How to find a midwife in Berlin
In Germany, every pregnant person is entitled to the support of a midwife throughout their pregnancy, the birth, and the postpartum period. Although not mandatory, many families find it helpful to have a midwife who can support them during pregnancy and provide regular check-ups for the mother and baby after birth, along with valuable advice.
In big cities like Berlin, however, it can be quite hard to find a midwife. Here’s what you need to know if you’d like to work with a midwife in Berlin:
- Decide where and how you’d like to give birth as this will influence what midwife services you need:
- For a hospital birth, you can either work with the midwife(s) on shift or look for a “Beleghebamme.” These are self-employed midwives affiliated with a specific hospital. They provide one-on-one midwife care before, during and (sometimes) after the birth.
- If you don’t have a Beleghebamme, look for a freelance midwife to cover the prenatal and postnatal care.
There are also midwives delivering babies at home or at a birthing center. Similar to Beleghebammen, they will usually offer the prenatal care but may not have the capacity to offer postnatal care, which you would need to find separately.
- Then, start looking for a midwife as soon as possible.
- Do not give up hope if you can’t find a midwife right away – some only accept clients after the first trimester or spots open up later on your pregnancy – keep trying!
Some midwives also offer classes for parents and babies, such as birth preparation, postnatal recovery, and baby massage. You will have more time to look for your courses, although those held in English usually book up a bit faster than those held in German.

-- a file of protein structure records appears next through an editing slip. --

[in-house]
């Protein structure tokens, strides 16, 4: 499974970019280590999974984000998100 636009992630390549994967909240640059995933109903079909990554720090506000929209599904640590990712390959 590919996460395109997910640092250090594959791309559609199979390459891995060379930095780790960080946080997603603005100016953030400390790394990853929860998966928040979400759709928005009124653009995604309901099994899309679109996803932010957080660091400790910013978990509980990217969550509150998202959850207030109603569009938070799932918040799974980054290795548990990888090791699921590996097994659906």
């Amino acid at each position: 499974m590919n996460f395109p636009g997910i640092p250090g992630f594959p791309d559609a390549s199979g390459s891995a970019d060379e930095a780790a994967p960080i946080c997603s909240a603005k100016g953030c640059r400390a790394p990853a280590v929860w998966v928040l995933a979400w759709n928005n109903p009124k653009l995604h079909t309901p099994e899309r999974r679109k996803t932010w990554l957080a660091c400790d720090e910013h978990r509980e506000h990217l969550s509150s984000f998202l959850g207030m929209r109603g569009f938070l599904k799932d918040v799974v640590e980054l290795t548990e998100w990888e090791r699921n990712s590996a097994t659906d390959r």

What’s good to know is that your health insurance covers prenatal and postnatal midwife appointments, as well as a (certified) birth preparation course (unfortunately, often only for the pregnant person). If you opt for a “Beleghebamme,” home birth midwife, or a birthing center, there will be an on-call fee, which your insurance might partially reimburse.
As mentioned above, finding a midwife in Berlin can be challenging, so it’s best to start searching as soon as you know you’re pregnant.
Here are a few online platforms you can use for your search: hebammensuche.de, ammely.de, and berliner-hebammenvermittlung.de. Additionally, there’s a Facebook group called Hebammenvermittlung Berlin, and you can also try searching on Midiaid and the GKV Spitzenverband: Hebammenliste.
If you can’t find a midwife or don’t have German health insurance, you can look for a midwife, who will provide support via phone and/or video on call a midwife. Some hospitals, midwife practices, family centers, and OBGYNs also offer drop-in clinics (“Wochenbettsprechstunde”) for families without a personal midwife.
This article was written by Lisa Hübner Moreno, the founder of Kietzee, a platform that helps new and expecting parents feel more confident and connected on their parenthood journey. If you’d like to learn more about the different types of midwives or search platforms available, you can read the full Kietzee article on “How to Find a Midwife in Berlin.”
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